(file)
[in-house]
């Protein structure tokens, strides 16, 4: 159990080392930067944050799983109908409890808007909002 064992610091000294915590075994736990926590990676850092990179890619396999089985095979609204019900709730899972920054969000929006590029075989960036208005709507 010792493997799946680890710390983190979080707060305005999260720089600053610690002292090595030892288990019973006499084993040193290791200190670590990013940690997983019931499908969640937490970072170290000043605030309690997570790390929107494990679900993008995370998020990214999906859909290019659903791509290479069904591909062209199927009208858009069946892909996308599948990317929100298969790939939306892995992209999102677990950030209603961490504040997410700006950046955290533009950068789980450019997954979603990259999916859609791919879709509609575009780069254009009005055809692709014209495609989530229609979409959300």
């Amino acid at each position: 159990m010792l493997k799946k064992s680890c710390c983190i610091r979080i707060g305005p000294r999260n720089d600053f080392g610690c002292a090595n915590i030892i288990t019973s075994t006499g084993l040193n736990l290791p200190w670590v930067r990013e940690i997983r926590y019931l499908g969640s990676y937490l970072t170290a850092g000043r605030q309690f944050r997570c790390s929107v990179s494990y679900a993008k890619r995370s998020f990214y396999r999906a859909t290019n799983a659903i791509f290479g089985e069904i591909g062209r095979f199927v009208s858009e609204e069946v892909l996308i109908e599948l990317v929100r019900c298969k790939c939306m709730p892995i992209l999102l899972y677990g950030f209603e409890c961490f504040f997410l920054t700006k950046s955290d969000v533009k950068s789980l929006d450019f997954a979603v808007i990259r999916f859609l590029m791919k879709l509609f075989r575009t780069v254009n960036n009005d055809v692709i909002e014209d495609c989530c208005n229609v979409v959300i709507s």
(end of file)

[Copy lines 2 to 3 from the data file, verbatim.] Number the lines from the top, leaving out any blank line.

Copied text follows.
């Protein structure tokens, strides 16, 4: 159990080392930067944050799983109908409890808007909002 064992610091000294915590075994736990926590990676850092990179890619396999089985095979609204019900709730899972920054969000929006590029075989960036208005709507 010792493997799946680890710390983190979080707060305005999260720089600053610690002292090595030892288990019973006499084993040193290791200190670590990013940690997983019931499908969640937490970072170290000043605030309690997570790390929107494990679900993008995370998020990214999906859909290019659903791509290479069904591909062209199927009208858009069946892909996308599948990317929100298969790939939306892995992209999102677990950030209603961490504040997410700006950046955290533009950068789980450019997954979603990259999916859609791919879709509609575009780069254009009005055809692709014209495609989530229609979409959300």
């Amino acid at each position: 159990m010792l493997k799946k064992s680890c710390c983190i610091r979080i707060g305005p000294r999260n720089d600053f080392g610690c002292a090595n915590i030892i288990t019973s075994t006499g084993l040193n736990l290791p200190w670590v930067r990013e940690i997983r926590y019931l499908g969640s990676y937490l970072t170290a850092g000043r605030q309690f944050r997570c790390s929107v990179s494990y679900a993008k890619r995370s998020f990214y396999r999906a859909t290019n799983a659903i791509f290479g089985e069904i591909g062209r095979f199927v009208s858009e609204e069946v892909l996308i109908e599948l990317v929100r019900c298969k790939c939306m709730p892995i992209l999102l899972y677990g950030f209603e409890c961490f504040f997410l920054t700006k950046s955290d969000v533009k950068s789980l929006d450019f997954a979603v808007i990259r999916f859609l590029m791919k879709l509609f075989r575009t780069v254009n960036n009005d055809v692709i909002e014209d495609c989530c208005n229609v979409v959300i709507s």